Elucidating Shallow Volcanic Structures and Dynamics using Geophysics and Numerical Modelling

  • Nicky Young

Student thesis: Doctoral ThesisDoctor of Philosophy (PhD)


Our understanding of volcano dynamics and structures is frequently measured by how accurately we can model and reproduce volcanic signals. However, both forward and inverse models of volcano movement and mass distributions are inherently non-unique, which means that the best fit model may not necessarily be the closest to reality. It is imperative that we consider models
of volcanoes in the context of plausible geological conditions and integrate these conditions as limiting constraints. With the computing power and sophistication of numerical modeling software available today, options for exploring volcanic processes and structures are endless. I focus on three different volcano types (restless caldera, explosive stratovolcano and persistently active complex volcano) undergoing contrasting activity. I use the most suitable available data to numerically model the mechanics shallow crust at each volcano and retrieve details of fluid distributions and subsurface structures.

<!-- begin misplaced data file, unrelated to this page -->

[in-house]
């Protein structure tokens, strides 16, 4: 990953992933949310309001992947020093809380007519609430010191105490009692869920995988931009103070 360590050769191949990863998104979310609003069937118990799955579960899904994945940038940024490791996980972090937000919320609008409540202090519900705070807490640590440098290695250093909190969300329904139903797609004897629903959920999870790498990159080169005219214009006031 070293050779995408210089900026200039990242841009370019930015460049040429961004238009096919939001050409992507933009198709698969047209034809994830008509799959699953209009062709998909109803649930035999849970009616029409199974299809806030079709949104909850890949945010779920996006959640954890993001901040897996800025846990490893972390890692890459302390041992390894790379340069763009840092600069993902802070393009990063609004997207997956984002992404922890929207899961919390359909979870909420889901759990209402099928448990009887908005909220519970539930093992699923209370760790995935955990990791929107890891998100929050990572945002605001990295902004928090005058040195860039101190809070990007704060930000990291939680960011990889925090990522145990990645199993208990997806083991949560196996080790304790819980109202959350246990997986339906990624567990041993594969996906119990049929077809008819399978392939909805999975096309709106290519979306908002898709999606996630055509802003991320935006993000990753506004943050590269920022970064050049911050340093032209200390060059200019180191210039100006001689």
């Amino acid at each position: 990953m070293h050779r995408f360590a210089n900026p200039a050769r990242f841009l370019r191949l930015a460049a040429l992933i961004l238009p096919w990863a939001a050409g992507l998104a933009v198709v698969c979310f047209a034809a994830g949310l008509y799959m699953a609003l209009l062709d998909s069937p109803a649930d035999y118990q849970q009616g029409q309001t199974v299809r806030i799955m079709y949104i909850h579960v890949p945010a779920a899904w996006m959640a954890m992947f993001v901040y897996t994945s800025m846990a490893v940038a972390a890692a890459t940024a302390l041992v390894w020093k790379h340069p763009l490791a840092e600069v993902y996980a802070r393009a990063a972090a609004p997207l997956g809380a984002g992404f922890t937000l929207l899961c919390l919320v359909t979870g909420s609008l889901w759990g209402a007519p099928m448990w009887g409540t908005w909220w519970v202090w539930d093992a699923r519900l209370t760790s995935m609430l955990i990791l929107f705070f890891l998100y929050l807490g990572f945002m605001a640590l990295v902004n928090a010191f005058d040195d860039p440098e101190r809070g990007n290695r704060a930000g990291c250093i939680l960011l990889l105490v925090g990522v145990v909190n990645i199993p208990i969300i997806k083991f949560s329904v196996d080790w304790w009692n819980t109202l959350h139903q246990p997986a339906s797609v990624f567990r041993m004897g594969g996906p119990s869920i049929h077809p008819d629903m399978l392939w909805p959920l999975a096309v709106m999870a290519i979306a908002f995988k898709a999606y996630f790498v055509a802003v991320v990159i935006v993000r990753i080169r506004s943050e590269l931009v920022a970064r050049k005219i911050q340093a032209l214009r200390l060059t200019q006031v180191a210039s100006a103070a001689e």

First, I process and invert Bouguer gravity data at Campi Flegrei caldera, which has been experiencing restless behaviour symptomatic of hydrothermal fluid perturbations. Using numerical modelling software GROWTH2.0 I retrieve the subsurface locations of low gravity anomalies within the caldera, and show that their position is related to shallow crustal structure.

Next, I use volumetric strain data from a magmatic explosion at Soufri`ere Hills Volcano to investigate conduit dynamics and the shallow structure of Montserrat, through progressively more complicated 2D axisymmetric and 3D models. Collectively, these models demonstrate that the shape of the island’s surface and internal heterogeneities, including a weakened halo around the conduit and stiff relict volcanic core, have a quantifiable impact on strain partitioning within the shallow crust and are necessary to reproduce the data at strain benchmarks during the eruption. Migration of this work from 2D axisymmetric to 3D also highlights that the conduit at Soufri`ere Hills Volcano cannot be cylindrical, with implications for magma flow dynamics both here and at other volcanoes. Lastly, at Masaya Volcano I use InSAR data to find the source of deformation during a phreatic event and reconstruct a joint magmatic and hydrothermal explosion instigator.

The results highlight that shallow structures such as faults and mechanical heterogeneity are key to strain partitioning in the shallow crust and thus the storage of fluid, both magmatic and hydrothermal.
Date of Award23 Jan 2019
Original languageEnglish
Awarding Institution
  • The University of Bristol
SupervisorJoachim Gottsmann (Supervisor) & James M Wookey (Supervisor)

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